Send the link below via email or IMCopy
Present to your audienceStart remote presentation
- Invited audience members will follow you as you navigate and present
- People invited to a presentation do not need a Prezi account
- This link expires 10 minutes after you close the presentation
- A maximum of 30 users can follow your presentation
- Learn more about this feature in our knowledge base article
Transcript of Pearl Harbor
December 7th, 1941 Japan was very dependent on America for resources: they received 80% of their oil from the USA
America set a partial embargo on Japan when they became too militarily aggressive in their territorial claims in Asia
By 1941, Japan was not able to get any resources from the USA, which they needed
Knew they would either have to give up territories or go to war with USA Pearl Harbor Naval Base At 6:00 a.m. on 7 December, the 6 Japanese carriers launched a first wave of 181 planes composed of torpedo bombers, dive bombers, horizontal bombers and fighters
A second wave of 170 Japanese planes, launched 30 minutes after the first
They concentrated their attacks on the moving battleship, hoping to sink it in the channel and block the narrow entrance to Pearl Harbor Both countries could foresee war as early as 1907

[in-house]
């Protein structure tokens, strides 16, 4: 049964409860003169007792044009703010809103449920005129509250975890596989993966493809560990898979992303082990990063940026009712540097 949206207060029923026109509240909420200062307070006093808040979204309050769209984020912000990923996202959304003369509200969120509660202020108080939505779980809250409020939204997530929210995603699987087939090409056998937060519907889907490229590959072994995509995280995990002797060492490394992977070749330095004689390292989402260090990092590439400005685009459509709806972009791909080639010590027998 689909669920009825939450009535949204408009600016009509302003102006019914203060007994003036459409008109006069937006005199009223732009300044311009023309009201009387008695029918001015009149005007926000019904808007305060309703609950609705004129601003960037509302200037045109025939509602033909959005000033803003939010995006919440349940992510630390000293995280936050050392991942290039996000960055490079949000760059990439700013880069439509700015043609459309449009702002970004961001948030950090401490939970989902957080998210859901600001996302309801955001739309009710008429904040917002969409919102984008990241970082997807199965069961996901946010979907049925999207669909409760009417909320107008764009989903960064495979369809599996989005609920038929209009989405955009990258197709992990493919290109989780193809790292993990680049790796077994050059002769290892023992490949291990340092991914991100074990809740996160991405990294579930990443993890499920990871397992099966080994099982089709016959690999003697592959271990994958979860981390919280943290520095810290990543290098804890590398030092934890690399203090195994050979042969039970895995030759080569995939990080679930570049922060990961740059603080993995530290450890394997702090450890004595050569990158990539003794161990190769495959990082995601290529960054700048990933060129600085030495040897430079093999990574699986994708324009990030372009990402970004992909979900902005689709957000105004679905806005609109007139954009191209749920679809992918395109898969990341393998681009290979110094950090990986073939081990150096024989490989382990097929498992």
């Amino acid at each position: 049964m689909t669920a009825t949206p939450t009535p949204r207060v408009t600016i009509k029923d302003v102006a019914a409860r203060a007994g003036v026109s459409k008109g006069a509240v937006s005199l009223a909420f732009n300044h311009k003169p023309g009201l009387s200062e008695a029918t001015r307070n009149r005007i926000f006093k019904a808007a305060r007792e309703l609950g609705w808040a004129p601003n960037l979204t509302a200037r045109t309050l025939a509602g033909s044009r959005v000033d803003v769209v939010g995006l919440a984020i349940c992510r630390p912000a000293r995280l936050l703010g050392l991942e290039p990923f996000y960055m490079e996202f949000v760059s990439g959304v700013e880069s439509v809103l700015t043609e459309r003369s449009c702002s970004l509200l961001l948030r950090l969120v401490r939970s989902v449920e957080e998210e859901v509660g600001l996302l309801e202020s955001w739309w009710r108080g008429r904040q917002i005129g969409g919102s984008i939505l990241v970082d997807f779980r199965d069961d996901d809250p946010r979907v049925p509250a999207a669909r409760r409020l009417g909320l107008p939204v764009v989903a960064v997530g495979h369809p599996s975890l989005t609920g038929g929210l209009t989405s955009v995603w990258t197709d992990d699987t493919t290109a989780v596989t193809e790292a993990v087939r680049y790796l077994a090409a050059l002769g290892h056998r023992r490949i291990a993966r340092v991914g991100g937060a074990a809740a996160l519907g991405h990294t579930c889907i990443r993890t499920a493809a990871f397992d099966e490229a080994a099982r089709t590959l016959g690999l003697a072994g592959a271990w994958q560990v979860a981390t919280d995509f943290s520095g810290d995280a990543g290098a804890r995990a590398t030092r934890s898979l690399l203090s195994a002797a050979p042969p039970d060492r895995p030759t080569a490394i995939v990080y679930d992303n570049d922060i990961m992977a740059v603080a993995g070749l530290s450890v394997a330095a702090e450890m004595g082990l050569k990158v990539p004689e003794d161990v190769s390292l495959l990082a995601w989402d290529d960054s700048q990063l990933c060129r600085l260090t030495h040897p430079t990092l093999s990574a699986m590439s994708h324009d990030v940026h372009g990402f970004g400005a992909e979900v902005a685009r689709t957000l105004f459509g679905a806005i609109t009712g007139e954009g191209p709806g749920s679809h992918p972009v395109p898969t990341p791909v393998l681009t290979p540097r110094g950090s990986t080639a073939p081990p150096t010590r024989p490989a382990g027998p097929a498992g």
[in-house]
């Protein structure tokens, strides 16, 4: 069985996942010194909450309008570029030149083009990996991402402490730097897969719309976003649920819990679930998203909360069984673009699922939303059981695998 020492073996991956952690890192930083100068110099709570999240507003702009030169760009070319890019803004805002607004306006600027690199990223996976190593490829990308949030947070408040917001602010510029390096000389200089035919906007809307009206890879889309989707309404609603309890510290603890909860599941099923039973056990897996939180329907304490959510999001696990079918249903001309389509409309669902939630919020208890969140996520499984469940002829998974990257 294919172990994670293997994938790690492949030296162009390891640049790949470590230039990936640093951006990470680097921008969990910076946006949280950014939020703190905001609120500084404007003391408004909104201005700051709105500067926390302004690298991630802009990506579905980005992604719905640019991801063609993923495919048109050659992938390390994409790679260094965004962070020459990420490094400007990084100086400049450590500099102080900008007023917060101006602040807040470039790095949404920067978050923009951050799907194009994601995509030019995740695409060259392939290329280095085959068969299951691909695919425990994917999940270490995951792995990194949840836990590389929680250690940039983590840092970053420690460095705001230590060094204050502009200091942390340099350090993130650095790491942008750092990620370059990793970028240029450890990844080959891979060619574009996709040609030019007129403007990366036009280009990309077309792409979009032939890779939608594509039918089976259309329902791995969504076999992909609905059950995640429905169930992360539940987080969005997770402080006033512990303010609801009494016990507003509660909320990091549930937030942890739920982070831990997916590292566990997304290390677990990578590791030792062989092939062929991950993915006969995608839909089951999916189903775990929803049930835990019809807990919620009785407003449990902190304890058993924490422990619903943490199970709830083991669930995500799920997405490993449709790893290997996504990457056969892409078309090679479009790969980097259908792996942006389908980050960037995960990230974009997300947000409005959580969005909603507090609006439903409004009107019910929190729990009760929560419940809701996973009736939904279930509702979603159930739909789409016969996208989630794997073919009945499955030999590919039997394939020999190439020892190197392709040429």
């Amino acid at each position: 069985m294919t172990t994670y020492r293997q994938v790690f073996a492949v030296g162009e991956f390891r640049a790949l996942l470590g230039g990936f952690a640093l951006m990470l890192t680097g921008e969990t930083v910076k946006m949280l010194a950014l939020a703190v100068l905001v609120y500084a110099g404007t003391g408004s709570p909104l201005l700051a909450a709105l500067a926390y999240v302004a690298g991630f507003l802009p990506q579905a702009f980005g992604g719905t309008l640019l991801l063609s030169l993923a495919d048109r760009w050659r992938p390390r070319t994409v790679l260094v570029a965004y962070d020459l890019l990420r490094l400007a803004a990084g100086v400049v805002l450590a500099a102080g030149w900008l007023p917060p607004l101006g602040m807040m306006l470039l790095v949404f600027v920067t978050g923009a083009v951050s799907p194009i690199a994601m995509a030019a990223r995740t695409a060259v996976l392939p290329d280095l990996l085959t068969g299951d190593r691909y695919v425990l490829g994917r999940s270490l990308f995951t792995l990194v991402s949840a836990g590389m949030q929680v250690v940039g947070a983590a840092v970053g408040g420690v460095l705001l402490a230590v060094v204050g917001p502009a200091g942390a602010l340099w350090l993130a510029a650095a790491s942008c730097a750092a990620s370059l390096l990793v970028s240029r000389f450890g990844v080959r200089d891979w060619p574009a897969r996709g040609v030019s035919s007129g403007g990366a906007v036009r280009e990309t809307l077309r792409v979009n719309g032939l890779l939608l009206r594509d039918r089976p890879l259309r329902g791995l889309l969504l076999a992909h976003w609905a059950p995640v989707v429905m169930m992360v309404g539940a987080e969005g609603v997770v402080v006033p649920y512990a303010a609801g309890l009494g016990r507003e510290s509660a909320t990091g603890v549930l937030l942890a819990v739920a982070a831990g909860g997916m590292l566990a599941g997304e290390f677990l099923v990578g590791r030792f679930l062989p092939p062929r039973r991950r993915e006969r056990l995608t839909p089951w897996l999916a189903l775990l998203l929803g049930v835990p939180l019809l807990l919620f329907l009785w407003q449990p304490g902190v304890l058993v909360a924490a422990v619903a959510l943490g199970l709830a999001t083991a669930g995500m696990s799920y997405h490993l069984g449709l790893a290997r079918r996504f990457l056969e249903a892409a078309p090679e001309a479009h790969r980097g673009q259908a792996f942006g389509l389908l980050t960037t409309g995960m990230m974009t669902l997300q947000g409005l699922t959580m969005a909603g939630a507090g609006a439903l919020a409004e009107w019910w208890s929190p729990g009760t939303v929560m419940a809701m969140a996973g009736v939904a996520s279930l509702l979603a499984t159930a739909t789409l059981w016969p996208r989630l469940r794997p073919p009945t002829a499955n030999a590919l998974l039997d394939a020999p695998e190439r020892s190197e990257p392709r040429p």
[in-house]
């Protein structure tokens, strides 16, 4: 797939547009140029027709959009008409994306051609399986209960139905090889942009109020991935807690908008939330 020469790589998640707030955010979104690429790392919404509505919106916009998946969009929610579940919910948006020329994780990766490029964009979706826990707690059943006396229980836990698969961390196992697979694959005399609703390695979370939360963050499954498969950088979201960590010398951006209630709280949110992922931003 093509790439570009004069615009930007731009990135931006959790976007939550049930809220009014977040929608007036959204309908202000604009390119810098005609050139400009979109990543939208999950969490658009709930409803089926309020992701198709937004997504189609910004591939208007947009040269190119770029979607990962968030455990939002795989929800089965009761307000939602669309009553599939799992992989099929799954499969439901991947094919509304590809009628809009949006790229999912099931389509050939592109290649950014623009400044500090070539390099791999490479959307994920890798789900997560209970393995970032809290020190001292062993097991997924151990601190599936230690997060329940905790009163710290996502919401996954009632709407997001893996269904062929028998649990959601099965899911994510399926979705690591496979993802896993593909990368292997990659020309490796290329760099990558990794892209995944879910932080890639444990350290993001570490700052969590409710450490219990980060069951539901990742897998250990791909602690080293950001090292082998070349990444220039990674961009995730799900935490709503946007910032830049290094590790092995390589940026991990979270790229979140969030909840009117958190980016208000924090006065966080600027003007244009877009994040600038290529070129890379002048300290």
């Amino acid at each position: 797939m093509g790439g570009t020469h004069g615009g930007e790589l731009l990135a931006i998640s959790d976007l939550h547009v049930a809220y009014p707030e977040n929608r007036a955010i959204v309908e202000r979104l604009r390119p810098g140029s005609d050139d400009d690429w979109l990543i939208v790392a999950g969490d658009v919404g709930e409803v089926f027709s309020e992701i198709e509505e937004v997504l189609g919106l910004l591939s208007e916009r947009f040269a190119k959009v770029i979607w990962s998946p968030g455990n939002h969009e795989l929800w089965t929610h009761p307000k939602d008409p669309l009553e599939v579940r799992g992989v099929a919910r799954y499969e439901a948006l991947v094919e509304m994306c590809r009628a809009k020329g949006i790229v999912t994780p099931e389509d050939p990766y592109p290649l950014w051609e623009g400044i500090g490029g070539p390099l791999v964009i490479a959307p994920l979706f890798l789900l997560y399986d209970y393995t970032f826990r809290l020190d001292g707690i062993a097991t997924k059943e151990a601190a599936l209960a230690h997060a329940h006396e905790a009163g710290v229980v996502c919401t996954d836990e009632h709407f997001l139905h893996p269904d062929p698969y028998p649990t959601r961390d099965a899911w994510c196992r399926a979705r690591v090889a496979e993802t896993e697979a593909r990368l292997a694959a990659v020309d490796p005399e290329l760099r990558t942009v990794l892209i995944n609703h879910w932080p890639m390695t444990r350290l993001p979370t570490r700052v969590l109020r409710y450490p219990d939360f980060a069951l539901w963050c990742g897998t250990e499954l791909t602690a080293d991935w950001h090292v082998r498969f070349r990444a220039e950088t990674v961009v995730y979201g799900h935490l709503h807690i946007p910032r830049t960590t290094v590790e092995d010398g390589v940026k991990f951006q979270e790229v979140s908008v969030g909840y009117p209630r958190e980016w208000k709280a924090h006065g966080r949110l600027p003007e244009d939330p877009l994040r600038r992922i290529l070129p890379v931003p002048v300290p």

Japan knew that any war with America would be a naval war
America had one of the strongest navies at the time
Japan set up defense plan; staked submarines outside coast of Hawaii to destroy as many US ships as possible for they knew their navy was nowhere near as strong as USA’s
This plan worked until the outbreak of WW2 when USA decided to expand navy back to where it was for defense purposes
Purpose of Pearl Harbor was to destroy US’s naval base which was located in Oahu Hawaii Once America set a full embargo on Japan, the
attack plan for Pearl Harbor was devised Admiral Isoroku Yamamoto, Commander-in-Chief of the Combined Fleet, suggested an air attack on the US Pacific Fleet
Plan approved in October 1941 by naval general staff
Actual attack December 7th 1941
Attack lead by Vice Admiral Chuichi Nagumo At 7:00 a.m., radar station at Opana spotted the approaching first wave of the attack force
Attack centered around 6 heavy aircraft carriers accompanied by 24 supporting vessels.
A separate group of submarines was to sink any American warships which escaped the Japanese carrier force.
Primary targets out of 90 American ships were the 8 battleships anchored there
All of these battle ships suffered varying degrees of damage in first half hour of the attack by 10:00, not even two hours after attack had started:
Twenty-one ships of the U.S. Pacific Fleet were sunk or damaged
188 aircrafts were completely destroyed and 159 damaged
Casualties reached a total of 2,403 American Perspective American Soldier William Czako wrote the following detailed letter of the attack
"It is now 9:05 Sunday morning and we've been bombed now for over an hour. Our anti aircraft guns are yammering and every so often a bomb strikes so close as to rock this ship. Again a bomb. We're helpless down here in the Forward Engine Room because our main engines are all tore down...